Beneath the Carcass: Waikato University's Professor Craig Cary looks under a seal carcass for biological changes.
An international team of Antarctic researchers think climate change in Antarctica’s Dry Valleys may affect the area more rapidly than previously expected.
The scientists, led by Professor Craig Cary at the University of Waikato, have been studying ecosystems in the region for many years and have found that microbial communities in the soil undergo rapid and lasting changes in response to contemporary environmental conditions.
The results of their investigation have been published this week in Nature Communications, an international online science journal.
“We used to think that changes in microbial change took place slowly over centuries,” says Professor Cary, “but the research we’ve been doing indicates that the bacteria living in the soil are inherently sensitive to climate variability - minor temperature variations could lead to cascading changes in hydrology and biogeochemical cycling and could dramatically affect ecosystem function.”
Professor Cary says a recent climate change report for Antarctica predicts the continent may experience more changes as the ozone hole begins to close over the next 50 years. “It’s important we keep documenting the current biodiversity in Antarctica so we can better predict the effects of climate change.”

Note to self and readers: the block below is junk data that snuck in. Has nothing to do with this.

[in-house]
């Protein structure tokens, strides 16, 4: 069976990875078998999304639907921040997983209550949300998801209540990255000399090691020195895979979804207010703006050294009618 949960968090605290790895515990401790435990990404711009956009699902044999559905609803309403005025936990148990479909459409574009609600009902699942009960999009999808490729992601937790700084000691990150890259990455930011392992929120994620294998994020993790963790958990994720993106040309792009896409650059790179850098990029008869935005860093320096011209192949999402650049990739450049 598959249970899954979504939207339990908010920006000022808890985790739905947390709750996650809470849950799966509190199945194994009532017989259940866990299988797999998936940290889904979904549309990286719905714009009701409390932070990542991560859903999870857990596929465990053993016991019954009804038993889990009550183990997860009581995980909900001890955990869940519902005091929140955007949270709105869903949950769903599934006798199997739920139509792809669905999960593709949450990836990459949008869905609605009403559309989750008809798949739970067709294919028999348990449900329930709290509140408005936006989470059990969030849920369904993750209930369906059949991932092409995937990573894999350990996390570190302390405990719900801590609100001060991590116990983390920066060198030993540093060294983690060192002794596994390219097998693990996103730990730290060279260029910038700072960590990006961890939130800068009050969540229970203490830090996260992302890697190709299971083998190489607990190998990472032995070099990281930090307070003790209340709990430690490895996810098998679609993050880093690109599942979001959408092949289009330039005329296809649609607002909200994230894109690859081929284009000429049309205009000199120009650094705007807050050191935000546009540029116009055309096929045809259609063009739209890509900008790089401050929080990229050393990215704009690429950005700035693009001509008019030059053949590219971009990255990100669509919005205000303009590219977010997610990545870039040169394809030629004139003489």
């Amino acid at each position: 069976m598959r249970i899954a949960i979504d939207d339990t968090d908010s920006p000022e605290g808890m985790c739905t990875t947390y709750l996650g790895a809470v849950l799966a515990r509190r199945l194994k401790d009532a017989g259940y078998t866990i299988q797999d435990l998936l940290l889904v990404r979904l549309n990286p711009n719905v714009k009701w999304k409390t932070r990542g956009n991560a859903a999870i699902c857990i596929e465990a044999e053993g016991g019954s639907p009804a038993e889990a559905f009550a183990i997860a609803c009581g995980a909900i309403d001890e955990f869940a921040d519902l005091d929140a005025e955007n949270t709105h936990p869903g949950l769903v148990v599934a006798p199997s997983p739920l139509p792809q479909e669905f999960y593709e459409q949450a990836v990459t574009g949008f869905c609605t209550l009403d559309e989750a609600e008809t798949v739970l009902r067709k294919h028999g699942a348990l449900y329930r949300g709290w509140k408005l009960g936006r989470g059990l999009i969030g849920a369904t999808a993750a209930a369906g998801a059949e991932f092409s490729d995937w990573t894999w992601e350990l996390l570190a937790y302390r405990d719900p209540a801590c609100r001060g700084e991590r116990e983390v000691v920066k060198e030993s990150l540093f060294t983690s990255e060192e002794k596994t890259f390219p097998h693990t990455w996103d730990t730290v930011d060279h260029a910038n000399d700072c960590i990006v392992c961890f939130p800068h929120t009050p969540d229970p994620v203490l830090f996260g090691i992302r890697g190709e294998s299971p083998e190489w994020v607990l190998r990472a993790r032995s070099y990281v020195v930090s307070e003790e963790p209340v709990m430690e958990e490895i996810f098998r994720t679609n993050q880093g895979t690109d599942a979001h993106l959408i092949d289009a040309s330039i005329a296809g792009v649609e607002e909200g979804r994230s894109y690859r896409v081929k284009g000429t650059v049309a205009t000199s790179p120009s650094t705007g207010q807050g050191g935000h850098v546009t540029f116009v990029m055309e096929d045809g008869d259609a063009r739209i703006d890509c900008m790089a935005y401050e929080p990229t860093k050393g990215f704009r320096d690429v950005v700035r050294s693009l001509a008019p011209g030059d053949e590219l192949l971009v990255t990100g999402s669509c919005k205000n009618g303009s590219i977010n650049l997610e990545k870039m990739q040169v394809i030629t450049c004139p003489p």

The research was supported through grants from the New Zealand Foundation for Research Science and Technology, Antarctica New Zealand and the National Science Foundation. The scientists measured the rate at which observed biological changes occurred beneath a seal carcass and at a nearby control site. They found that under the carcass the soil environment changed by stabilising temperatures, elevating relative humidity and reducing ultraviolet exposure. They then had to find out how quickly these changes occurred.
Using Seal Carcasses
To do this they transferred a 250-year-old carcass to an untouched site and used community DNA fingerprinting and new sequencing techniques to track the changes in microbial composition and structure. It took only two years for major changes to occur during the five year study.
Professor Cary says Polar systems are particularly susceptible to climate change and this study will provide a foundation for future observations on the fate of life in these extreme environments.